Did Evangelicals Break Haiti? 

Not all help is helpful, and we need to be more discerning about how we help – and not just in Haiti

Warren Cole Smith March 8, 2024

The news coming from Haiti is not good. It’s not been good for years, for decades, but today it’s even worse

Gangs now control much of the country. It is essentially a failed state, with the lowest per capita income of any country in the western hemisphere, and among the lowest on the planet.

These are hard realities, but evangelicals need to face a hard reality of our own when it comes to Haiti. The country has also been the beneficiary of more aid and missionary effort from evangelicals than any other country over the past half-century, and the time has come to ask if our helping – however good our intentions — has hurt.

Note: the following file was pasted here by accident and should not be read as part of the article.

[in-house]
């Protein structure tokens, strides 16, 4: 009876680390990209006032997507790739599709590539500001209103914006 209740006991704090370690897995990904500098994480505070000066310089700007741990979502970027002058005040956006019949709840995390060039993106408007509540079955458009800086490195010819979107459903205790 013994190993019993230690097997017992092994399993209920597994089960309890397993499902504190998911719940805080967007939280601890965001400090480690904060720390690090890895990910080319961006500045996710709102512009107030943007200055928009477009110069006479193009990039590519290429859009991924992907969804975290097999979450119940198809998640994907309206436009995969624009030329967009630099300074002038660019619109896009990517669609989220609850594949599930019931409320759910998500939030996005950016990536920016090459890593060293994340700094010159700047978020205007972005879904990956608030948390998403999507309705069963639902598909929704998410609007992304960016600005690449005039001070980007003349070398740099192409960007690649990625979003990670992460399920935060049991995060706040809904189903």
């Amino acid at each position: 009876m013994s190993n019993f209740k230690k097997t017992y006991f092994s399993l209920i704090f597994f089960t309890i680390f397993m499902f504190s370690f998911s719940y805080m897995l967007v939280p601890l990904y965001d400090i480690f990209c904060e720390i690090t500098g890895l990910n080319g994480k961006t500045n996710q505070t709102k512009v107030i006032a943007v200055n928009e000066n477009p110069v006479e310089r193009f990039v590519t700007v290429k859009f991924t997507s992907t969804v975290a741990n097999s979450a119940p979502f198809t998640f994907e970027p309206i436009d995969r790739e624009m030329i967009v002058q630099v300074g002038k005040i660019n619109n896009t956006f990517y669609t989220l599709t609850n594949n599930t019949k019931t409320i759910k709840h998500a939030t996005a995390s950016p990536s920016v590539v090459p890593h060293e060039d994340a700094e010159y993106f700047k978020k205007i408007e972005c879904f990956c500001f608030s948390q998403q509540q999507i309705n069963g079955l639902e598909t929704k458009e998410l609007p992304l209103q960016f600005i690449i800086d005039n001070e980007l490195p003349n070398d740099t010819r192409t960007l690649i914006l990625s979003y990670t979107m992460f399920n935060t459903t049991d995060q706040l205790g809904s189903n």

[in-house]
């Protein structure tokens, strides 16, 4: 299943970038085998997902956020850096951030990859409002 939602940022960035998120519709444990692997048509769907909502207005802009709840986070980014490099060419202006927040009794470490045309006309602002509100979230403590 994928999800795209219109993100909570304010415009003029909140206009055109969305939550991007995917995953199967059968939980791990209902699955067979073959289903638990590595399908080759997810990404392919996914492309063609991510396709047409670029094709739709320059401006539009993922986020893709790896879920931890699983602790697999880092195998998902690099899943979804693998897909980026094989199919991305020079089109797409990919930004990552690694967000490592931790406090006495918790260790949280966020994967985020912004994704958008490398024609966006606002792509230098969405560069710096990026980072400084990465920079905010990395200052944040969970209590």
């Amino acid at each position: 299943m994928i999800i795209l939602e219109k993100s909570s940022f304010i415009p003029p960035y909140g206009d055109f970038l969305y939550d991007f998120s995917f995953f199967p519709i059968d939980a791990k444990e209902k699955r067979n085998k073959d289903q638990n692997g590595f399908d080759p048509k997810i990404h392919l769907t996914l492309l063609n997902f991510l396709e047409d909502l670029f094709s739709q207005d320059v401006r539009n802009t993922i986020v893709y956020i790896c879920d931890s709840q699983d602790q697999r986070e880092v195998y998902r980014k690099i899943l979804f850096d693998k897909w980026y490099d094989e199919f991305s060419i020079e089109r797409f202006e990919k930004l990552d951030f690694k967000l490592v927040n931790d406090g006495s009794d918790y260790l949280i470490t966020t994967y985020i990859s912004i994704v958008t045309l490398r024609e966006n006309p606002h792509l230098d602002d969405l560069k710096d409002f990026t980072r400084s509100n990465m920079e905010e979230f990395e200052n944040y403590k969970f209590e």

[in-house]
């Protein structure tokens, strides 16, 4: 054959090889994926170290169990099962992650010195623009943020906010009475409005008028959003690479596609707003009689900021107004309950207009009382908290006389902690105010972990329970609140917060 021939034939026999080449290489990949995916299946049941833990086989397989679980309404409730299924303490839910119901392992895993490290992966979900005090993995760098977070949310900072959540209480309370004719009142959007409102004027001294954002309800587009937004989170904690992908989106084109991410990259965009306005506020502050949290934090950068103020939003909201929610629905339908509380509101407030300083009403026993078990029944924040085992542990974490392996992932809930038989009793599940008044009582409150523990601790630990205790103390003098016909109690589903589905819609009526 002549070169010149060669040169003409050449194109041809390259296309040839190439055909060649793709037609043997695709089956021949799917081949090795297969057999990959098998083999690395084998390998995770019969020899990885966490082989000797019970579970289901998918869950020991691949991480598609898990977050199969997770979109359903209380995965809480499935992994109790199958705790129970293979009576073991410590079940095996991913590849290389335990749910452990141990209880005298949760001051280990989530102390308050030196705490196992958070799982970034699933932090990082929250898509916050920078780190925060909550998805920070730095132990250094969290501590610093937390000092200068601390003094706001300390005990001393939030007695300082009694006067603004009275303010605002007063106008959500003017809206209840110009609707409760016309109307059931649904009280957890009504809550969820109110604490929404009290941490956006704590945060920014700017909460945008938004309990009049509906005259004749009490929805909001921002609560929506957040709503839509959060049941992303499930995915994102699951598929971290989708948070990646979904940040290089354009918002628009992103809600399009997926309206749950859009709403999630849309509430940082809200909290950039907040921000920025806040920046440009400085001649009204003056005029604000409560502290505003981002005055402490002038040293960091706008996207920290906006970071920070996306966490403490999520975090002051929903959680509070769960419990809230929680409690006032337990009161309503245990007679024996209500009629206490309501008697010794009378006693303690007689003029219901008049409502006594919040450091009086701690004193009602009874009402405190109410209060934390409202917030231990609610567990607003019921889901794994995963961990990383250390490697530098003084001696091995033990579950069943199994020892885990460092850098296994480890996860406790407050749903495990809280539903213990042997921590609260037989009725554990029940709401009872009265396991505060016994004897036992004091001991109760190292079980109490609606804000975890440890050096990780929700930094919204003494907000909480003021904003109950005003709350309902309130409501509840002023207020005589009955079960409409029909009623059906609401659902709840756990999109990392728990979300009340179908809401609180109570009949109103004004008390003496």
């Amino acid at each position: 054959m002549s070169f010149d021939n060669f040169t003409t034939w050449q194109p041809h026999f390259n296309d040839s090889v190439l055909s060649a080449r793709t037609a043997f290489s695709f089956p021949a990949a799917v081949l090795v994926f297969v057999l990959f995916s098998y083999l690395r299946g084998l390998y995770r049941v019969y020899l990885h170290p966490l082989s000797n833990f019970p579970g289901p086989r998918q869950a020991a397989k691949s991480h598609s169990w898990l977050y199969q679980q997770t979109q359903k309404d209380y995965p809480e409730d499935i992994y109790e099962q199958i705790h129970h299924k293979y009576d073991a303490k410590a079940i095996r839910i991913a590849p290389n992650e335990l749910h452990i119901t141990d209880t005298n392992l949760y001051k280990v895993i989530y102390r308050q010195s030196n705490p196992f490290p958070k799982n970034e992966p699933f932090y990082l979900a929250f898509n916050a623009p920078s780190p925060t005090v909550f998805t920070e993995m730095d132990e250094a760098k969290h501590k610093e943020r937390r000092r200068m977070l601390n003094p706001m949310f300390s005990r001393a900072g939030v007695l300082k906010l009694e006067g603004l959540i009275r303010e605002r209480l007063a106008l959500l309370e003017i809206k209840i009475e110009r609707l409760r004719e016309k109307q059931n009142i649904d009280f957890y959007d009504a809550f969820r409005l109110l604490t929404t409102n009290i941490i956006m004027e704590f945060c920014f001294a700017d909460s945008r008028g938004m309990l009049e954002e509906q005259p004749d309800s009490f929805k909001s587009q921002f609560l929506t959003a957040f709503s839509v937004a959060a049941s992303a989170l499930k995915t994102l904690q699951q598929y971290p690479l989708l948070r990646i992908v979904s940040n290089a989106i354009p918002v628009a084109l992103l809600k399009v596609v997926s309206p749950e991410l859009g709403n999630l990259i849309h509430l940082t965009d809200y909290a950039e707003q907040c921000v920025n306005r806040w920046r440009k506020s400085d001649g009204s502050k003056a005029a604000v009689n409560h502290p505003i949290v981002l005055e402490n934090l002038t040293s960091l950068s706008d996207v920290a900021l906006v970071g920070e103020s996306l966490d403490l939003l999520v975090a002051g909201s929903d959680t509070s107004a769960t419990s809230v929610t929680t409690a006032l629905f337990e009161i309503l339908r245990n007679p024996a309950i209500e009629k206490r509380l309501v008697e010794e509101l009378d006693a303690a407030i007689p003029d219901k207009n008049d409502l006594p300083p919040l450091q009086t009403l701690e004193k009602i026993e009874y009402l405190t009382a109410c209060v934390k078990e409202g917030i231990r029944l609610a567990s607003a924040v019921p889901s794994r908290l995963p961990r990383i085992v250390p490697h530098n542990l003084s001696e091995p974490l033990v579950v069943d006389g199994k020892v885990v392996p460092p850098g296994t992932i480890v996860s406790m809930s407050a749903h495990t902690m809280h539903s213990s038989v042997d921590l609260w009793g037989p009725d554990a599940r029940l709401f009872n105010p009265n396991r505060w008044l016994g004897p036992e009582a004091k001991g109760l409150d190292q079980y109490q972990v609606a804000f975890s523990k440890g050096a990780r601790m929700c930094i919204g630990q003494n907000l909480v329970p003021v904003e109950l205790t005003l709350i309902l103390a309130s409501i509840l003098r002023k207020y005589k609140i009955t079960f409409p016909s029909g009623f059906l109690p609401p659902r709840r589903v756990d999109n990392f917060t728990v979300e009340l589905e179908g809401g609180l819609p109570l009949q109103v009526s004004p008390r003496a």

Haiti is a particularly interesting case study to examine this question, because it shares space on the island of Hispaniola with the Dominican Republic. With similar culture, geography, climate, and natural resources, we might expect the countries to be similar in both Christian influence and economic development, but that is not the case. The Dominican Republic is by no means prosperous, but even before the recent collapse in Haiti’s economy, it had a per capita gross domestic product four times that of Haiti. Virtually every cultural indicator in the Dominican Republic, including the number of Christian believers, is higher there.

To be sure, there are significant differences between the two countries. One has a colonial history of Spanish control, and the other French. Voodoo and other pagan religions have a strong hold on Haiti.